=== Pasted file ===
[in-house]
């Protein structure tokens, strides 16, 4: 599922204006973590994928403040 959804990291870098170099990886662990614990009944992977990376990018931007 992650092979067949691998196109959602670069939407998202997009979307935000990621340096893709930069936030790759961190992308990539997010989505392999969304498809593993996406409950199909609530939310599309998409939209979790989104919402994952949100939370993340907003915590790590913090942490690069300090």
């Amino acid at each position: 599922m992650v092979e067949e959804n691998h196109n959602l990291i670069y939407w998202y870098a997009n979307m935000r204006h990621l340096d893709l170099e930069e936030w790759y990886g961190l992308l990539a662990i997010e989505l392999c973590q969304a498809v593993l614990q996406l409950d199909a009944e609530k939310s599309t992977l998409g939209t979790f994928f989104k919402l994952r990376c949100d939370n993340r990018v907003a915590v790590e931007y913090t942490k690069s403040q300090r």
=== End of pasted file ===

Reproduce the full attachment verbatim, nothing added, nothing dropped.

[in-house]
């Protein structure tokens, strides 16, 4: 599922204006973590994928403040 959804990291870098170099990886662990614990009944992977990376990018931007 992650092979067949691998196109959602670069939407998202997009979307935000990621340096893709930069936030790759961190992308990539997010989505392999969304498809593993996406409950199909609530939310599309998409939209979790989104919402994952949100939370993340907003915590790590913090942490690069300090």
């Amino acid at each position: 599922m992650v092979e067949e959804n691998h196109n959602l990291i670069y939407w998202y870098a997009n979307m935000r204006h990621l340096d893709l170099e930069e936030w790759y990886g961190l992308l990539a662990i997010e989505l392999c973590q969304a498809v593993l614990q996406l409950d199909a009944e609530k939310s599309t992977l998409g939209t979790f994928f989104k919402l994952r990376c949100d939370n993340r990018v907003a915590v790590e931007y913090t942490k690069s403040q300090r």